Together we make football — and this week marks the kickoff of preseason for the NFL. Sports analytics have been a hot topic in the IT Center for some time now, and with each update, we’ve gained insights as to how the data-driven mentality of the enterprise is just as prevalent and necessary within the realm of sports. In June, Paul Crawford discussed the real-time analytics used by Germany’s football team (or soccer, as they say in America) and the competitive advantage that eventually aided their win of the World Cup. Today we sat down with Paul to discuss analytics both on the field and in the enterprise, and how data is changing the way we make football (American style).
ITC: Sports analytics seems to be evolving at a rapid pace in a number of professional leagues; as someone working in both sports and data analysis, how would you summate the past and future of sports analytics?
Paul: I think the first step is to mentally separate the sports analytics world and its progression into two pieces: the data, and the techniques we use for harnessing and using the data. Historically, data sources were from box scores or maybe stopwatch times. Over the past couple of decades, people have used increasingly sophisticated statistical techniques to more effectively realize value from the data. However, the biggest change happening right now is the introduction of technology that enables us to collect a lot more data. New technologies are being introduced that track information about athletes multiple times a second and are generating a flood of data to analyze. The future of sports analytics is figuring out how to effectively harness these massive volumes of data either to improve the fan experience or create a competitive advantage on the playing field.
ITC: The NFL's announcement regarding their efforts to use new technologies to create “Next Gen Stats” is exciting for team owners and fans alike. What are your thoughts on the emerging technologies and solutions available to teams?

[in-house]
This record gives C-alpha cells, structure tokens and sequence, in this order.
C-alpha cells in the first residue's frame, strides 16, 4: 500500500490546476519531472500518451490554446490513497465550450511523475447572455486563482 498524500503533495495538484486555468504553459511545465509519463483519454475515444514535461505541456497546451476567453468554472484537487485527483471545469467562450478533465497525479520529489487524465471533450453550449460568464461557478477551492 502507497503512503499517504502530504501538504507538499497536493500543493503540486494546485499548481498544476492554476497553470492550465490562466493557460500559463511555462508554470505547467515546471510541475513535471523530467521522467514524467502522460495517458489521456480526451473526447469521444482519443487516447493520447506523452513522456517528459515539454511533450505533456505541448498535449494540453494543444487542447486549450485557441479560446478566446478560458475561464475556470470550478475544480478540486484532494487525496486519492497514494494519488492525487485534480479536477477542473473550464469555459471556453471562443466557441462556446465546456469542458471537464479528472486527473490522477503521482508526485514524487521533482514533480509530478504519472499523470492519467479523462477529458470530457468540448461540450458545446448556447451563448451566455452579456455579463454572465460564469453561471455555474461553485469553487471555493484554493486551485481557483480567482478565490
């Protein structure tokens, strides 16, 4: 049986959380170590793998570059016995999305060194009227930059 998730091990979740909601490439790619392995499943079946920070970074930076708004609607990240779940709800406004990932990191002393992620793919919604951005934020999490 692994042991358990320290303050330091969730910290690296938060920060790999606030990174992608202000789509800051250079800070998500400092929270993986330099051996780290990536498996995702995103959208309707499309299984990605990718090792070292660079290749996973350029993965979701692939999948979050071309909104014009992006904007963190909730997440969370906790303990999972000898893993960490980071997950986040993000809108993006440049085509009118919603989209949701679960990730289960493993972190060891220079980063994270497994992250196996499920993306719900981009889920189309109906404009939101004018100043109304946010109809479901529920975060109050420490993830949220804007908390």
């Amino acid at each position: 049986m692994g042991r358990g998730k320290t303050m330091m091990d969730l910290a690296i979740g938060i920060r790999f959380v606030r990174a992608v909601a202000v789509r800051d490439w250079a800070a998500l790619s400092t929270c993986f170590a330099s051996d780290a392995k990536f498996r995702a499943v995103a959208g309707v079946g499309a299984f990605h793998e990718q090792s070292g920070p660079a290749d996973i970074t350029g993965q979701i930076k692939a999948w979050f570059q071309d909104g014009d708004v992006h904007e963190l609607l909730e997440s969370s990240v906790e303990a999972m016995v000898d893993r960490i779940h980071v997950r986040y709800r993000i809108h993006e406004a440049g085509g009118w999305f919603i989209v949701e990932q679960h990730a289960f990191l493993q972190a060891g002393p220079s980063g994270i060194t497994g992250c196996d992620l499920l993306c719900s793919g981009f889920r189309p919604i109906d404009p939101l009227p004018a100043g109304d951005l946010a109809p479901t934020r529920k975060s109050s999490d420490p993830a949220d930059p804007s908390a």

Paul: This is an exciting development. I can’t wait to see how the broadcasters will use this data, so be sure to watch some of the NFL’s Thursday Night Football games this season to see for yourself. I also like some of the technologies that can track things not only going on with players but with the ball as well. I’m intrigued about the future prospects of collecting physiologic and other performance data on athletes — heart rate, respiration rate, muscle activity, impacts, etc. — and how they might prove useful for optimizing training and potentially preventing injuries. We are entering a “wild west” era of sports analytics with a lot of opportunities for technologists, data scientists, sports franchises, and fans alike.
ITC: If you could give advice to the analysts collecting this new, unstructured data what would you recommend in terms of leveraging this information and turning it into a true competitive advantage?
Paul: Making this data useful requires that you marry deep expertise in sports with deep expertise in data analytics; the best results are generated from good partnerships. It typically takes a lot of hard work to transform unstructured data — video, pictures, information scraped from websites and social media, etc. — into a useable form. If you don’t have someone with a command of the business helping the data scientist generate actionable insights, it will all degenerate into an academic exercise.
ITC: For IT decision makers looking to derive insight from sports analytics, how does this translate to the enterprise?
Paul: Going back to the separation in the world of analytics between the data and the techniques, I think it is important that any enterprise regularly think about their data sources and how they can be evolved, improved, or combined with others. They should be aware of the business need and sensitivities surrounding the quality and resolution of the data. Similarly, they should be constantly testing new ways to gain insights from the data. Data analytics is rapidly changing, especially in this new era of big data and the cloud, and businesses risk getting left behind if they are not keeping up. If you want to maintain an edge over your competitors, you need to stay invested in innovating and improving your business operation. The business cliché is absolutely applicable to the world of enterprise analytics: Evolve or die.
There’s much to be learned on behalf of both sports teams and the enterprise, and in many ways the wild west comparison should apply to business as well. The ultimate advantage lies at the hands of an organization willing to take risks, challenge the status quo, and push the envelope even further. As for football, stay tuned to the Next Gen Stats happening this season — the game has changed. Can you keep up?